W3C home > Mailing lists > Public > www-rdf-interest@w3.org > May 2000

Re: lightweight reification (was Representing trust (and other contex t) in RDF)

From: Pierre-Antoine CHAMPIN <champin@bat710.univ-lyon1.fr>
Date: Fri, 26 May 2000 14:32:09 +0200
Message-ID: <392E6EC9.BFF85965@bat710.univ-lyon1.fr>
To: "McBride, Brian" <bwm@hplb.hpl.hp.com>
CC: RDF interest group <www-rdf-interest@w3.org>
"McBride, Brian" wrote:
> M&S is quite specific when it talks about reification that a statement and the resource that models it are different things.  I haven't understood why (...)

what M&S is saying is that asserting a reified statement is *not* asserting the statement itself,
which means that you can talk about a statement without "believing" it.

> (...) and I've just been wondering if one could consider statements to be resources.

I guess this is exactly what M&S intend to do by introducing reification !
And if such resources exist, they "naturaly" have the 4 properties (subject, object, predicate, type)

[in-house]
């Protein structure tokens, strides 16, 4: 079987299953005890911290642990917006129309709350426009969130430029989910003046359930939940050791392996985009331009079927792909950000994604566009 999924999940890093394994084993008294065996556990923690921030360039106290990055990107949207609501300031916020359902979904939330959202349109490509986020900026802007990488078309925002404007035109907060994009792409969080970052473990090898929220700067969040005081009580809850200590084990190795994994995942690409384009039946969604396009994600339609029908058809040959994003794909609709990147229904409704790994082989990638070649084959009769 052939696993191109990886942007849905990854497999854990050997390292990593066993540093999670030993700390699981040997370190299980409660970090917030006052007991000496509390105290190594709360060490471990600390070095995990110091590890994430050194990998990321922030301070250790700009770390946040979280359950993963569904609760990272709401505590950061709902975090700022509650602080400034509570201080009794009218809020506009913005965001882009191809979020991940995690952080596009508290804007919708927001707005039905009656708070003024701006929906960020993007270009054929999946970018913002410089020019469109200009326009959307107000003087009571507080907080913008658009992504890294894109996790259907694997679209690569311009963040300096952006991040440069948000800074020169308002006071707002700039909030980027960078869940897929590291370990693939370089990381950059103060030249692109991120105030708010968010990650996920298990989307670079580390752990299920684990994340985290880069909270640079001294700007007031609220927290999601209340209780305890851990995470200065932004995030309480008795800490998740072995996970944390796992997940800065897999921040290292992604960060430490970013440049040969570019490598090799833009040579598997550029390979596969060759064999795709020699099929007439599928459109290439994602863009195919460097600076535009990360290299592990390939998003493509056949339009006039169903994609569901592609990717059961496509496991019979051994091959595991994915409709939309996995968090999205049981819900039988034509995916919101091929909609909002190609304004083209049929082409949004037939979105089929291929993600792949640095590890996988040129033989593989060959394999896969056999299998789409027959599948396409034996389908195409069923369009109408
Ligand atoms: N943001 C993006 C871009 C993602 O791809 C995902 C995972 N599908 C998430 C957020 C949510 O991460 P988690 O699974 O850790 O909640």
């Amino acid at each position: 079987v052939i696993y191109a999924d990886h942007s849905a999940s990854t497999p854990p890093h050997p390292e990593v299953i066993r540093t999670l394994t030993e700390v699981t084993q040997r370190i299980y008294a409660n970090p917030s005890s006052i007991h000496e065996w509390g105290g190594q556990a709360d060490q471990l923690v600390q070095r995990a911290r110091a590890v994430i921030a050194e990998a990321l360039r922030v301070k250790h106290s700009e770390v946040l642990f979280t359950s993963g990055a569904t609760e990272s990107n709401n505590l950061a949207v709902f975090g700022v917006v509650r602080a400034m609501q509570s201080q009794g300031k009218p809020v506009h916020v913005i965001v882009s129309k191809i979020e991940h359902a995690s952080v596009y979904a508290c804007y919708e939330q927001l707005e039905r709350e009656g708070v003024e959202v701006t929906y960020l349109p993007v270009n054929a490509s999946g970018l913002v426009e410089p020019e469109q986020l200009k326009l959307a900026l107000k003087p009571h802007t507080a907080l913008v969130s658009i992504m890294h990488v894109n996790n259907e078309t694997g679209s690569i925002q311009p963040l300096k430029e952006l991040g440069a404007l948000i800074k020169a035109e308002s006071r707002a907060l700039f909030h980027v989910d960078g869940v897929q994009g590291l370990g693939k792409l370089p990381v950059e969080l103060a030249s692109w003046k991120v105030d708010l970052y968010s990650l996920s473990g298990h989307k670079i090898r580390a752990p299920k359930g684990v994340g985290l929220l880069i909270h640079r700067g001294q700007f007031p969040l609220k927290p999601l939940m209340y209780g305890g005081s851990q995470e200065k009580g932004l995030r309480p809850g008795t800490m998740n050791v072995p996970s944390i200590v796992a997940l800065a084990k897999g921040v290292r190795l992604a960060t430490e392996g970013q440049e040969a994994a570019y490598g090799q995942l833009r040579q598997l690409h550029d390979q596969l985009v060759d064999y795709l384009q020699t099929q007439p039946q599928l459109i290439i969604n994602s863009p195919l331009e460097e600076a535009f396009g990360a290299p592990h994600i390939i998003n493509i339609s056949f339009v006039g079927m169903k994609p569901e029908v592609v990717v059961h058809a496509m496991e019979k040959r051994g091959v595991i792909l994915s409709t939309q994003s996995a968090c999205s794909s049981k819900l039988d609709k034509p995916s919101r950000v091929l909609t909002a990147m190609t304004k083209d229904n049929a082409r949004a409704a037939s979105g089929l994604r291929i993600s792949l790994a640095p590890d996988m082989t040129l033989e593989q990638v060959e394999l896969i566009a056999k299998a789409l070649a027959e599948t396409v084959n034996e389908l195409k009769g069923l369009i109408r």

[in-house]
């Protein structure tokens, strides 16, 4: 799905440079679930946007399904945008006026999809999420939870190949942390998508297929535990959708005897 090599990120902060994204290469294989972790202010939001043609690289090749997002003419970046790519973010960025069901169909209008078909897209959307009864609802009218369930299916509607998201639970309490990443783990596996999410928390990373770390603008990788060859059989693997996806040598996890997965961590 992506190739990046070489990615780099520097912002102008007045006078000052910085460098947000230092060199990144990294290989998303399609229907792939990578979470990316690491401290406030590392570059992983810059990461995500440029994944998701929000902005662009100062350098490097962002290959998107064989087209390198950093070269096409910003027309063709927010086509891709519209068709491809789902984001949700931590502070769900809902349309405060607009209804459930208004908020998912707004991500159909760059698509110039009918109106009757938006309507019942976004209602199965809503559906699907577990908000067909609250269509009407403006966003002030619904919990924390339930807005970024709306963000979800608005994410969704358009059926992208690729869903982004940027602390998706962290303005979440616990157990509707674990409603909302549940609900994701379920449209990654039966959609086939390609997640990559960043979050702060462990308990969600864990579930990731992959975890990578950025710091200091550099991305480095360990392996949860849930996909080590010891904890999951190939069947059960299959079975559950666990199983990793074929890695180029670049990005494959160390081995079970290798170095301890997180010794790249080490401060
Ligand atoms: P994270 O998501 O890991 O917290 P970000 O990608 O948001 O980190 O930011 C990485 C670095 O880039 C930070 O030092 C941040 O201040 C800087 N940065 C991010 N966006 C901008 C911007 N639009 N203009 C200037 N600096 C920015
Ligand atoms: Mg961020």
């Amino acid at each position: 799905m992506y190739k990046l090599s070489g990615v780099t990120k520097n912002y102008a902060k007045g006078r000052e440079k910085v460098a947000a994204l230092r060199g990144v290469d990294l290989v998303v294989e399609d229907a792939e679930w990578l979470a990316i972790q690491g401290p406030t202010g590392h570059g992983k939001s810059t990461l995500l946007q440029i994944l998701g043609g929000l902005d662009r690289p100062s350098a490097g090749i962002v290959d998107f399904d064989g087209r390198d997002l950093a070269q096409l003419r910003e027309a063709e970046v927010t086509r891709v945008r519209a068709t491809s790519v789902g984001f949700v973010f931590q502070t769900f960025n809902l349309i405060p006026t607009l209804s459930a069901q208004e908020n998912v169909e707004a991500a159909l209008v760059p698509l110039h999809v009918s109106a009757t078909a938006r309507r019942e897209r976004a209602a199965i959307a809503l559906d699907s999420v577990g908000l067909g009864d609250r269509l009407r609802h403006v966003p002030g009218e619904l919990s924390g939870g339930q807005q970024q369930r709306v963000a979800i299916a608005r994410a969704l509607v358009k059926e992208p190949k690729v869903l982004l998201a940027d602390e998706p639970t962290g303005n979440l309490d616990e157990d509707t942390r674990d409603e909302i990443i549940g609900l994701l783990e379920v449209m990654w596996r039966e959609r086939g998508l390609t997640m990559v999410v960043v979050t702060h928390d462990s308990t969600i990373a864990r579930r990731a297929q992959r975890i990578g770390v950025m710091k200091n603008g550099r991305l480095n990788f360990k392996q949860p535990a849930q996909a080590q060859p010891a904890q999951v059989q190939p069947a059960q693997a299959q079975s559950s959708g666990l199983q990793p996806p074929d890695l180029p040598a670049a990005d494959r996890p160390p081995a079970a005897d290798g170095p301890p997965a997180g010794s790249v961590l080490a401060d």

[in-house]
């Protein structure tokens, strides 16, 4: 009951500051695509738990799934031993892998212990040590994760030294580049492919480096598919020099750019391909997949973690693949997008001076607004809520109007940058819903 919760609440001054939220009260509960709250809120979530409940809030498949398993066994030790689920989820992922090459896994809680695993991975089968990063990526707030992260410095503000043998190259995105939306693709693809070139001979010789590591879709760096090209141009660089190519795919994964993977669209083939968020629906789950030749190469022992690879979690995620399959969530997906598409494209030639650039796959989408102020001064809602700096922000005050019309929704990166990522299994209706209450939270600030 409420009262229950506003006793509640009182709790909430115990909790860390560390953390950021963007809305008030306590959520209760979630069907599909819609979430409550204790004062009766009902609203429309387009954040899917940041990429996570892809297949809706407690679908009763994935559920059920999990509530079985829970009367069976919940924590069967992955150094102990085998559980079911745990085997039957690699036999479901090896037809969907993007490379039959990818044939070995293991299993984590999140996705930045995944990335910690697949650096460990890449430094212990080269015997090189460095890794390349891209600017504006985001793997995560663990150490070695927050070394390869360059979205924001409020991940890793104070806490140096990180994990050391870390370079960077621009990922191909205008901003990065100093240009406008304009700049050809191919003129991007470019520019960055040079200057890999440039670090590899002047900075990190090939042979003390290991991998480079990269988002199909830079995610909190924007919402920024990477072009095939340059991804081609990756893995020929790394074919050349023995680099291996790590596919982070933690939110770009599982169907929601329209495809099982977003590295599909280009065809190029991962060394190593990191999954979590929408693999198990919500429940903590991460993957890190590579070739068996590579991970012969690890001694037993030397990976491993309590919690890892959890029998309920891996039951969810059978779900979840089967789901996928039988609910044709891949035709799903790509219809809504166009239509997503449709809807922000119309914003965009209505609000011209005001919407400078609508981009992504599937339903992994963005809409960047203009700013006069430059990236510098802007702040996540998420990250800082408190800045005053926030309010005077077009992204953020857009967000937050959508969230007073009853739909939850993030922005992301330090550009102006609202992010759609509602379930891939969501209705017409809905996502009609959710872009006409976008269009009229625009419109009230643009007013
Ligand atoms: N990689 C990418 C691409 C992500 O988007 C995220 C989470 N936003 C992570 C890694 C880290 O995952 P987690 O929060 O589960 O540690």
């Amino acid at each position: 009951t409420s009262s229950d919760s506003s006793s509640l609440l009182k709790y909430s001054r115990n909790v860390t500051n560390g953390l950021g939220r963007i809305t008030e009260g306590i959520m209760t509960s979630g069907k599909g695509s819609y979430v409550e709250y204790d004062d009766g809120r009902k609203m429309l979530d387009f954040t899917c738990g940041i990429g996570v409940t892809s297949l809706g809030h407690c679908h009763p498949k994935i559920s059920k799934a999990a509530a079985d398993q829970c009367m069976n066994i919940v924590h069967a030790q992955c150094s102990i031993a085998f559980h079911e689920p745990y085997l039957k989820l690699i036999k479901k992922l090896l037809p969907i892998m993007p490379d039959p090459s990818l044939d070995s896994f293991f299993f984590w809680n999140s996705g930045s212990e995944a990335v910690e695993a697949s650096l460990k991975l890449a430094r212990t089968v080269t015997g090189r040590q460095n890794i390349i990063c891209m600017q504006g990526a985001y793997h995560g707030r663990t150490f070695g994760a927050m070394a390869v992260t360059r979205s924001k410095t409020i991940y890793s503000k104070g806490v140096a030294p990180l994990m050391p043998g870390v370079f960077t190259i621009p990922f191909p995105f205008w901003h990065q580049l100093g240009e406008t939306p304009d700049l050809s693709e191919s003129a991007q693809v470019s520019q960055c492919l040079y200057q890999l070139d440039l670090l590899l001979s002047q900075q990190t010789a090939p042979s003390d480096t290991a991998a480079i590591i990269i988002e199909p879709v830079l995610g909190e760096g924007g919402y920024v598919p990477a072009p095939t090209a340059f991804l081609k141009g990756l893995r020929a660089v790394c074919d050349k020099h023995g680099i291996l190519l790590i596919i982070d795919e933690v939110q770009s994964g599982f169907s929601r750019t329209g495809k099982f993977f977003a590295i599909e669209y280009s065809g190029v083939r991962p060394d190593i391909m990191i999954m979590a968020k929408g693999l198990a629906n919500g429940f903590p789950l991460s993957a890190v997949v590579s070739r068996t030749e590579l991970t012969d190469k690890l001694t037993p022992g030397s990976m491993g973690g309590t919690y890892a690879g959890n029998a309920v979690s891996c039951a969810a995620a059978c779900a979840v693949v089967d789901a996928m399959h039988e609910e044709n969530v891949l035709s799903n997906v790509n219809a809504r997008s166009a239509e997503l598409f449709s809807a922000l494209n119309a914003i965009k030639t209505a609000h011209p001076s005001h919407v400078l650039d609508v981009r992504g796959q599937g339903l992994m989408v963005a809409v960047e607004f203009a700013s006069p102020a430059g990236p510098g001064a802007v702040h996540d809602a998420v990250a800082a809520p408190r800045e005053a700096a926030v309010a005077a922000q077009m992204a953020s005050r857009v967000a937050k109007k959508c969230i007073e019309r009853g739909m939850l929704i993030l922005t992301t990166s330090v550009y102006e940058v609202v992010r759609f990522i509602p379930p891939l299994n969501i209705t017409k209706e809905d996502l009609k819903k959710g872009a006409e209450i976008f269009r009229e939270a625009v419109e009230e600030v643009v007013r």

described in M&S.
As you say, "this seems to raise negative reactions", but also as you say "the 'overhead' of reification is more perceived than real".

As I understood it, the digest proposal intends to reify statement with an URI "containing" the 4 properties, giving the illusion that the model is much lightweight than M&S'reification. But it seems logical to express those "natural" properties of statements with a standard RDF mechanism, rather than embedding them in the URI...

That does not mean implementation must carry along 4 extra-triples for each reified statement ! I guess a smart RDF implementation would consider resources objects, triples as "special" resources and (subject, object,...) properties computed on the fly when needed.


--- Quid quid Latine dictum sit, altum viditur
    Whatever is said in Latin sounds important.
Received on Friday, 26 May 2000 08:28:21 UTC

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